Unlike Radway, Neal did interview some African American readers but she seems to have had some difficulty in locating them, perhaps because "To discover readers, I employed the snowball method, an approach in which I asked each reader interviewed to refer me to another reader whom they knew" (8). The reason the "snowball" method might have had consequences for Neal's sample is that
literary bonds remain limited by church affiliations. A few women I spoke with exchange novels long-distance, but most remain tied to their local religious communities. [...] Friendships, network analysts demonstrate, tend to be homogeneous. They flow through churches, family, and groups of people that are demographically similar. In evangelicalism, Sunday morning segregation intensifies these patterns. Few white readers of the genre connected with African American readers, or vice versa. I encountered only one instance of an interracial evangelical romance reading relationship. (68)It was between two librarians, and the African American librarian referred Neal to an African American library patron,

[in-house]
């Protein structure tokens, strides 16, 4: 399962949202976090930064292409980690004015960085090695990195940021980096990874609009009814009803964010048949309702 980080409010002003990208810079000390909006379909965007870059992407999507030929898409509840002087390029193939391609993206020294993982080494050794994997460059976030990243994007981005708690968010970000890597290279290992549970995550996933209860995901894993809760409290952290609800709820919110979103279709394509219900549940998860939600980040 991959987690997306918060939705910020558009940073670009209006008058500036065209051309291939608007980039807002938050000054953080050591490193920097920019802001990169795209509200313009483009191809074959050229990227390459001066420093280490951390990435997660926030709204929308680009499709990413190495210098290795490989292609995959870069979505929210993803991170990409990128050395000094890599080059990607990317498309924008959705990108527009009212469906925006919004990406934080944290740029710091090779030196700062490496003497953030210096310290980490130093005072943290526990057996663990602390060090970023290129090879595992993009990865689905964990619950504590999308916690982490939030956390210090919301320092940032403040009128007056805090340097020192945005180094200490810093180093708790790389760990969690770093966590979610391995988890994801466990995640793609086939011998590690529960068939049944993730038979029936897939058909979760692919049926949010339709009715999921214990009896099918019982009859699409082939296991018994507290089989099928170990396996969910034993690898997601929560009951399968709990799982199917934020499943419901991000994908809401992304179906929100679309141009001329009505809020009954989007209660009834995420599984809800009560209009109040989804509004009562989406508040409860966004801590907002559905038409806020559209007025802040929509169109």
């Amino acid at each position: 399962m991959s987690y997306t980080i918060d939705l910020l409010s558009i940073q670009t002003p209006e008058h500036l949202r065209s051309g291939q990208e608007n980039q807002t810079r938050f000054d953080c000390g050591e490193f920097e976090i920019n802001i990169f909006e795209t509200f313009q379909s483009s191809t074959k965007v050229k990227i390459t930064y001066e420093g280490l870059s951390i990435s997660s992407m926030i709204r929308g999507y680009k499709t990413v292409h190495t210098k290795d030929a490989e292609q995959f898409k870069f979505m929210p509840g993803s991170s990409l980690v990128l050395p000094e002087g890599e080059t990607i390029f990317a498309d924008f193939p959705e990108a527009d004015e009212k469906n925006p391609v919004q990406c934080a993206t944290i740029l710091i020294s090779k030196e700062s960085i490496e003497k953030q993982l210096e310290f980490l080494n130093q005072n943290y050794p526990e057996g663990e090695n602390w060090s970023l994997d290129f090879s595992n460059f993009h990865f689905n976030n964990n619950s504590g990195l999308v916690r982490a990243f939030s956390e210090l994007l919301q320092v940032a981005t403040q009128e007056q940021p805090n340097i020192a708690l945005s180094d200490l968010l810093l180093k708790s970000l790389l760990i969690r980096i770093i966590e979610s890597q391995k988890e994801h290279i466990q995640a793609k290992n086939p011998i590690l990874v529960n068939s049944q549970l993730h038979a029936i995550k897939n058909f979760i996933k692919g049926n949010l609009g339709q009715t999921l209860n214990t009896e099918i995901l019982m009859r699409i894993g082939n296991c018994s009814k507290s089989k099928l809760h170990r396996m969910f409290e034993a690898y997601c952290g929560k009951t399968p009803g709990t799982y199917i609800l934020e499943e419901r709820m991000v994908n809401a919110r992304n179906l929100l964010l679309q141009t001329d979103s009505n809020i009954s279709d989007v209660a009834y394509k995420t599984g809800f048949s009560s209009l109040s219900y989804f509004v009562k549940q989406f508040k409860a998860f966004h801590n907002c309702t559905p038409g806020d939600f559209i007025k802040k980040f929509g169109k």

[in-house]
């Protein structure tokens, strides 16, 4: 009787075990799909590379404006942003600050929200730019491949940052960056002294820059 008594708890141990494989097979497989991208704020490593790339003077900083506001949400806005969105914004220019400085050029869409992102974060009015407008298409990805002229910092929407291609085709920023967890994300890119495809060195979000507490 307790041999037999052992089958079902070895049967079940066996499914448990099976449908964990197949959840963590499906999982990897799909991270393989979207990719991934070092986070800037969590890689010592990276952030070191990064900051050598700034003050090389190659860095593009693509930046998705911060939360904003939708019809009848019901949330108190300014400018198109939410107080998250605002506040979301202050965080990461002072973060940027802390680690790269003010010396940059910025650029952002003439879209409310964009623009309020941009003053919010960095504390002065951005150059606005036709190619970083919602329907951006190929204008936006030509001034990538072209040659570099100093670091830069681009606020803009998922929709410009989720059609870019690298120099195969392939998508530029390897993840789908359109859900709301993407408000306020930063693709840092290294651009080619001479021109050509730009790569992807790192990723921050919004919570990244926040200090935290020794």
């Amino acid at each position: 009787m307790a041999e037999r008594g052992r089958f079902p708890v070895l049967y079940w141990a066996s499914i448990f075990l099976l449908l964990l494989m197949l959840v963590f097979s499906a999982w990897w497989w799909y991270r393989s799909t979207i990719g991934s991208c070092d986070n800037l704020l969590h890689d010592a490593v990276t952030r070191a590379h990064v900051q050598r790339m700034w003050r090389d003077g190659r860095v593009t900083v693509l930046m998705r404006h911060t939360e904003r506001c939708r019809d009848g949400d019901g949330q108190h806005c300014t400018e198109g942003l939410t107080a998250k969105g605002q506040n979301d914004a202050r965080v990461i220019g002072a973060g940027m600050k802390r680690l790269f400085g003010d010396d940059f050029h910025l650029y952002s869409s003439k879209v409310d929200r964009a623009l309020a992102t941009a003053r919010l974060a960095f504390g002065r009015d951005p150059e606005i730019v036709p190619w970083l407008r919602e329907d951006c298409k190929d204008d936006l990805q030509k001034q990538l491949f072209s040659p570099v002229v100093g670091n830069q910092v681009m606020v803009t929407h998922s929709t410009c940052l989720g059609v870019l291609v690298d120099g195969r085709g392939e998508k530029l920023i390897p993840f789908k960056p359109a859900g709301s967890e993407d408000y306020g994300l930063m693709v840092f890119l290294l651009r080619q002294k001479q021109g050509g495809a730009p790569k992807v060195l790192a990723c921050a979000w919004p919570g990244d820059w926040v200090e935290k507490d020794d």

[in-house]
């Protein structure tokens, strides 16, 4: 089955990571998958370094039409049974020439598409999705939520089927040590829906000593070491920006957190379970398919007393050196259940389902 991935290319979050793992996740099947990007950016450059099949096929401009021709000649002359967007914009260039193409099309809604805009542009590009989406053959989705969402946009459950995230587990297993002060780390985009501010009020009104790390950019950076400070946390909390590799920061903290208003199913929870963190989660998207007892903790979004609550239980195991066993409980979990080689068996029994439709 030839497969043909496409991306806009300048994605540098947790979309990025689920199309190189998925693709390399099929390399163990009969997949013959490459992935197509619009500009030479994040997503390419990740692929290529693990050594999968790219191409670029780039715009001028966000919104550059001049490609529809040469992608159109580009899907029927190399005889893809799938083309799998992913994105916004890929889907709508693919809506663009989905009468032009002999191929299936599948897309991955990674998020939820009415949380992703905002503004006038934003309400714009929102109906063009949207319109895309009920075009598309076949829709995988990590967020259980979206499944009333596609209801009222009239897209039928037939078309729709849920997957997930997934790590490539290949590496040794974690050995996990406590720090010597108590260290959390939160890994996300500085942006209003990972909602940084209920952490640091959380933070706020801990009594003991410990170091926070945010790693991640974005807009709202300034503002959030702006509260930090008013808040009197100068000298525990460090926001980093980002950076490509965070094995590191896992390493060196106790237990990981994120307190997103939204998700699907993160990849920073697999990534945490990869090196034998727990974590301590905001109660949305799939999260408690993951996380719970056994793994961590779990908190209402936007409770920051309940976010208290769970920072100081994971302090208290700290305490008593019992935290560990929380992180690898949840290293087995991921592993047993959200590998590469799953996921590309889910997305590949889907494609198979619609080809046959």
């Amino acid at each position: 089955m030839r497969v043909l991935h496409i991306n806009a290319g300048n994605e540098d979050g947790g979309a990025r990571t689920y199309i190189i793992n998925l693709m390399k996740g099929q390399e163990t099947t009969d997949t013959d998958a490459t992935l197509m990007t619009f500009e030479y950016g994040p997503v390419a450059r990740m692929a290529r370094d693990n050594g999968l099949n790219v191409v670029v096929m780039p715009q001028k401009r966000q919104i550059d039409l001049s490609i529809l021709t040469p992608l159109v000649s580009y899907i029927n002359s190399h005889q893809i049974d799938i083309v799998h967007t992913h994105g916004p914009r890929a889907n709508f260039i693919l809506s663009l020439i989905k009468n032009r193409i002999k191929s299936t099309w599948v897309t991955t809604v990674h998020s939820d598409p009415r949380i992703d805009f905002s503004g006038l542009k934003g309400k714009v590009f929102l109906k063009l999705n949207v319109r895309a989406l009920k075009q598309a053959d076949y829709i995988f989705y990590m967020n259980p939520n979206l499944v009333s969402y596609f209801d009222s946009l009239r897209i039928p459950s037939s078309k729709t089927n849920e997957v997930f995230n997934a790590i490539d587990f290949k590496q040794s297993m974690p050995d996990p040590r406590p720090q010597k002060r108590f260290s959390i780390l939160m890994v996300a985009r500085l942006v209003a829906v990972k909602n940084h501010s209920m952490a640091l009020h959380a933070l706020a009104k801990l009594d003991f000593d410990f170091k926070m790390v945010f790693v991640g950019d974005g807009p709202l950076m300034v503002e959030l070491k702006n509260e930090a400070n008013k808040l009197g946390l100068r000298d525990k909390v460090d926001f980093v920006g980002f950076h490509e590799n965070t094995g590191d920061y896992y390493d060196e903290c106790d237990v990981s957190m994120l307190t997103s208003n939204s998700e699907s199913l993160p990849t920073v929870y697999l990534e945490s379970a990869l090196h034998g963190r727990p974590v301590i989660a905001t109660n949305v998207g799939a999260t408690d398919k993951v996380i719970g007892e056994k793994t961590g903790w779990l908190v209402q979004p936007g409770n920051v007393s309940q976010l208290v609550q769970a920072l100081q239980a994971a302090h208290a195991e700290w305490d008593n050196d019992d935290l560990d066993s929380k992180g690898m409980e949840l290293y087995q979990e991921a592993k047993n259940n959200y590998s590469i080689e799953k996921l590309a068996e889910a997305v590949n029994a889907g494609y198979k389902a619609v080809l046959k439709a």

But the snowball stopped there. I found Mona's Book Club, a reading group comprised of African American women from suburban Chicago, only through the help of African American author Sharon Ewell Foster. (68)The members of the book club "had only read a few African American Christian romances, and seemed unfamiliar with its white counterparts" (71). Given that Neal also mentions this "genre's novelty" (71), another possible factor affecting Neal's ability to find African-American inspirational romance readers may be the fact that African-American inspirational romances have begun to appear on the market only relatively recently and "stories depicting women of color in realistic and relevant ways remain in short supply" (92). In 2008 Patricia Woodside wrote that when it comes to romance